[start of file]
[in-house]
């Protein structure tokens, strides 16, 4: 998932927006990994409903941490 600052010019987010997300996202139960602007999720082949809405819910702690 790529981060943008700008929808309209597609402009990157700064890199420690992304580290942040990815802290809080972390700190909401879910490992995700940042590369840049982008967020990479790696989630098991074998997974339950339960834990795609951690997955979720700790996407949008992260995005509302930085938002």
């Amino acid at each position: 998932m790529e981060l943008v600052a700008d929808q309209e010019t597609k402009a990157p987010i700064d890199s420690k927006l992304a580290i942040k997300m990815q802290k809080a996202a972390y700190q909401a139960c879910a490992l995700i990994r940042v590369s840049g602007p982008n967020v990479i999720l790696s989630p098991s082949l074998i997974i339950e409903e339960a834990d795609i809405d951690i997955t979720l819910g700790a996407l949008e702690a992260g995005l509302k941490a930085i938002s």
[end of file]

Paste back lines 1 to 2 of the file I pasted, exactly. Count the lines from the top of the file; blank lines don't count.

[in-house]
């Protein structure tokens, strides 16, 4: 998932927006990994409903941490 600052010019987010997300996202139960602007999720082949809405819910702690 790529981060943008700008929808309209597609402009990157700064890199420690992304580290942040990815802290809080972390700190909401879910490992995700940042590369840049982008967020990479790696989630098991074998997974339950339960834990795609951690997955979720700790996407949008992260995005509302930085938002």